The current housing market burns red hot! If you’re in the business of shopping for your first home you’re probably experiencing sticker shock. Buyers seemed to have lost their minds, outbidding each other, offering ten or twenty percent above the sellers’ asking price. It’s not even unusual anymore for sellers to receive cash offers for their property. With the astronomical prices of houses a moving target, it becomes difficult for home buyers to save or have enough money to make their deposit. Let’s talk options,
Ask for a Gift
In a recent report conducted by ServiceLink, a mortgage lending company, 28% of individuals reported that they received money as gifts or inherited money which they used to finance purchasing their home.
While I’m not going to bore you with the intricate details, let’s talk tax! In asking your parents, grandparents, family members or friends, educate them on the tax benefits of making a gift towards your purchase. The gift tax in the federal code in 2021 allows you to receive a gift of $15,000.00 from one person, or $30, 000.00 from your parents as a couple. The tax rules exclude those amounts from federal gift taxes, and they do not need to be reported.
Well, if you are church going, you might have to report you 10% in tithe, but that’s another talk show.
Let’s get clever here. Suppose your parents or family members don’t have $15,000.00 per person to give you but have some stock investments they have held for over one year. They can gift the stocks to you and then you can sell them, acquiring the funds to purchase your home.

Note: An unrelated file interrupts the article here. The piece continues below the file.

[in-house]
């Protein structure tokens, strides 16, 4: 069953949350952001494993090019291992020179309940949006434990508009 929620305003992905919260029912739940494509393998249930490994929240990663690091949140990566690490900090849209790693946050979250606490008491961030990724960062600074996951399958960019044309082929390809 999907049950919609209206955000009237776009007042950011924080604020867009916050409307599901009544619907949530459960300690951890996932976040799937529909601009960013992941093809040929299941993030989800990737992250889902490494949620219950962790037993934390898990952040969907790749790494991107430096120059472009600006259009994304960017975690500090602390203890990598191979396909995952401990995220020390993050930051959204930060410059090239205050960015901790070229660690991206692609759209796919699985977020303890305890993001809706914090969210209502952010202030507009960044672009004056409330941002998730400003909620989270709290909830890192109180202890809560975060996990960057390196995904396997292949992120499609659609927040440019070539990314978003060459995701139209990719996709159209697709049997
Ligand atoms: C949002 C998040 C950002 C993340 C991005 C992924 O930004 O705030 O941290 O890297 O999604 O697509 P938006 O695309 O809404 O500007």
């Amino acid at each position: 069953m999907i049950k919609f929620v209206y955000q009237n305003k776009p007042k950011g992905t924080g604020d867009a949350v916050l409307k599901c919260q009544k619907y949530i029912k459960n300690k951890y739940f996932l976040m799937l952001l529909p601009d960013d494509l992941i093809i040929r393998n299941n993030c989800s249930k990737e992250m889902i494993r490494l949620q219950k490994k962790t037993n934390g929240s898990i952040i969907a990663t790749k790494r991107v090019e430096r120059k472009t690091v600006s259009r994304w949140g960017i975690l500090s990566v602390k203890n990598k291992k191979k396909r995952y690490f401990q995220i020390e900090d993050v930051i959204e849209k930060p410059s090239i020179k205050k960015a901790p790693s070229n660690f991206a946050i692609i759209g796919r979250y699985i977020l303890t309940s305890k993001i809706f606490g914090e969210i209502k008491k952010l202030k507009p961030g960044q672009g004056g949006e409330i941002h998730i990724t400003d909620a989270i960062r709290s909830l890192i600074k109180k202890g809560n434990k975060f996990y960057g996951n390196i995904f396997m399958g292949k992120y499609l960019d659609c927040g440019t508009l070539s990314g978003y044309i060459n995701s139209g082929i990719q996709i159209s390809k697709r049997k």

Let’s say your parents are in a higher tax bracket than you, when the stocks are gifted to you, you can then sell them and be taxed at a lower rate than if your parents sold the stocks and gave you the proceeds. Depending on your situation the tax news may get even better! This year, individuals with taxable income of $40,401.00 or $80, 801.00 as a couple, pay no capital gain tax on stocks.
If you decide to provide a gift in the form of cash, be prepared to provide a gift letter to the mortgage company explaining your relationship and the source of your gift. In the end I say, call your parents, grandparents or close friend, ask for the gift, then call your accountant and go figure it out!
Non- Occupant Co- Borrower
While I am not a big fan of this option it does provide assistance if you are seeking help to purchase a home. Instead of asking a family member to be a co-signer, you can ask them to consider being a non- occupant co- borrower. You might be wondering what’s the difference? As a non-occupant co-borrower, you are entitled to share in the equity when the property value increases and the property is sold.
Also, as a non-occupant co-borrower you may qualify to deduct mortgage interest on your tax return even though you do not live on the property. As a co-signer, you are not entitled to equity or mortgage interest deductions. The risk with this option is that the primary borrower does not make the monthly payments and defaults on the mortgage.
I have decided to add a new section to Money Monday’s called “ what’s up!”. Basically, it is something very important I think you should know and may be unrelated to the main article. Today’s what’s up is about 529’s (Qualified Tuition Plan). A 529 is an investment plan that allows you to stash away money to grow tax free and that can be withdrawn tax free as long as the funds are used for qualified educational expenses. The latest news is that 15 states are offering cash or other matching incentives as seed money for you to establish a 529 plan. In one state the incentive is $500.00 per year with some qualifying conditions. I think it’s worth checking out. After all, what could be better than free money! And that’s what’s up!
Ruthven R. Phillip, Esq., is a tax attorney, Stewardship and Philanthropy Ministry Assistant, and CEO of Give2Getrich, LLC . Give2Get Rich, LLC 2021. All Rights Reserved. Any distribution or reproduction of part or all of the contents in any form is prohibited.